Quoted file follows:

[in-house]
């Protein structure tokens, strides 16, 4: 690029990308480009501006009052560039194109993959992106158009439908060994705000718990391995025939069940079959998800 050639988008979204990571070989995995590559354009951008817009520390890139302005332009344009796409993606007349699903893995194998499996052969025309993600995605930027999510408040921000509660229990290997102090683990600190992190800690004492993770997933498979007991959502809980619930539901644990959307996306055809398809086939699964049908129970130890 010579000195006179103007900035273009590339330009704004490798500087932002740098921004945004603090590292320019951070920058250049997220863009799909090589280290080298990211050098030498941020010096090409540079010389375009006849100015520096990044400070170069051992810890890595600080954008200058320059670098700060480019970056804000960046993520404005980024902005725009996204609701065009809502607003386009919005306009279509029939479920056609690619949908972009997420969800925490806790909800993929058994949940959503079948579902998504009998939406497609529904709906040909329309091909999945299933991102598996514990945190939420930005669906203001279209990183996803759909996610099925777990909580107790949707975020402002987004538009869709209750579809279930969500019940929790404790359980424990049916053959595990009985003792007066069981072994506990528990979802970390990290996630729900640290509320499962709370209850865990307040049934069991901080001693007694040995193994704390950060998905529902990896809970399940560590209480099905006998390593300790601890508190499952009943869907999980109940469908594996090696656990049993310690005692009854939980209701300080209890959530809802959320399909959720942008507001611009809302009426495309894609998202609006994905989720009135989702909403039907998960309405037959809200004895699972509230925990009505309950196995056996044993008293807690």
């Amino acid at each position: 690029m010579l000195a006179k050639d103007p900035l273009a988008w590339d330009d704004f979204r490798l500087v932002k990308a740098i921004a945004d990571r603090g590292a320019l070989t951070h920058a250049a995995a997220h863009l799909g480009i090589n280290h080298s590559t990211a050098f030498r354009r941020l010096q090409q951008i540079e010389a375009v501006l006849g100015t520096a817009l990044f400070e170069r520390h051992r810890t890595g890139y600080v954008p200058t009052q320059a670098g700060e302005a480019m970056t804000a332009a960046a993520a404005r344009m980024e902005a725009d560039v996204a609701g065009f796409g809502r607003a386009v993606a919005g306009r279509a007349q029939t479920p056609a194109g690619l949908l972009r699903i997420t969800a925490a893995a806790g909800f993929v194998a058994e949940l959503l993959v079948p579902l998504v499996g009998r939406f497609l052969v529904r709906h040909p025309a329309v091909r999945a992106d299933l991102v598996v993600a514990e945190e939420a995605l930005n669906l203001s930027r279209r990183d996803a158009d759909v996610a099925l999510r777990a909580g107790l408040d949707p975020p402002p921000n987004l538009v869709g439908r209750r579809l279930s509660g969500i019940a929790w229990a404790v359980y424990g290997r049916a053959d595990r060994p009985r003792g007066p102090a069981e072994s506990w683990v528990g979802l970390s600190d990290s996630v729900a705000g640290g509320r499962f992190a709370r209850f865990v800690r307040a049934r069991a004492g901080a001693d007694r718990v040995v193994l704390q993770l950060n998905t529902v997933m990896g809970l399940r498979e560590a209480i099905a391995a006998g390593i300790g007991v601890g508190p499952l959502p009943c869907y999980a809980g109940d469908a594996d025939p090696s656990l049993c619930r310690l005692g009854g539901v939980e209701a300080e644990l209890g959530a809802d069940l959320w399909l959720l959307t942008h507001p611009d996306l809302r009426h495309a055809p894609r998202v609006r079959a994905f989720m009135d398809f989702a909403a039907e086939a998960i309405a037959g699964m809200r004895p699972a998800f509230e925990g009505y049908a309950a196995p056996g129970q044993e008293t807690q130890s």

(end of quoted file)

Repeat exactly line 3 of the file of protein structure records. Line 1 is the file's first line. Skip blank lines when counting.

């Amino acid at each position: 690029m010579l000195a006179k050639d103007p900035l273009a988008w590339d330009d704004f979204r490798l500087v932002k990308a740098i921004a945004d990571r603090g590292a320019l070989t951070h920058a250049a995995a997220h863009l799909g480009i090589n280290h080298s590559t990211a050098f030498r354009r941020l010096q090409q951008i540079e010389a375009v501006l006849g100015t520096a817009l990044f400070e170069r520390h051992r810890t890595g890139y600080v954008p200058t009052q320059a670098g700060e302005a480019m970056t804000a332009a960046a993520a404005r344009m980024e902005a725009d560039v996204a609701g065009f796409g809502r607003a386009v993606a919005g306009r279509a007349q029939t479920p056609a194109g690619l949908l972009r699903i997420t969800a925490a893995a806790g909800f993929v194998a058994e949940l959503l993959v079948p579902l998504v499996g009998r939406f497609l052969v529904r709906h040909p025309a329309v091909r999945a992106d299933l991102v598996v993600a514990e945190e939420a995605l930005n669906l203001s930027r279209r990183d996803a158009d759909v996610a099925l999510r777990a909580g107790l408040d949707p975020p402002p921000n987004l538009v869709g439908r209750r579809l279930s509660g969500i019940a929790w229990a404790v359980y424990g290997r049916a053959d595990r060994p009985r003792g007066p102090a069981e072994s506990w683990v528990g979802l970390s600190d990290s996630v729900a705000g640290g509320r499962f992190a709370r209850f865990v800690r307040a049934r069991a004492g901080a001693d007694r718990v040995v193994l704390q993770l950060n998905t529902v997933m990896g809970l399940r498979e560590a209480i099905a391995a006998g390593i300790g007991v601890g508190p499952l959502p009943c869907y999980a809980g109940d469908a594996d025939p090696s656990l049993c619930r310690l005692g009854g539901v939980e209701a300080e644990l209890g959530a809802d069940l959320w399909l959720l959307t942008h507001p611009d996306l809302r009426h495309a055809p894609r998202v609006r079959a994905f989720m009135d398809f989702a909403a039907e086939a998960i309405a037959g699964m809200r004895p699972a998800f509230e925990g009505y049908a309950a196995p056996g129970q044993e008293t807690q130890s």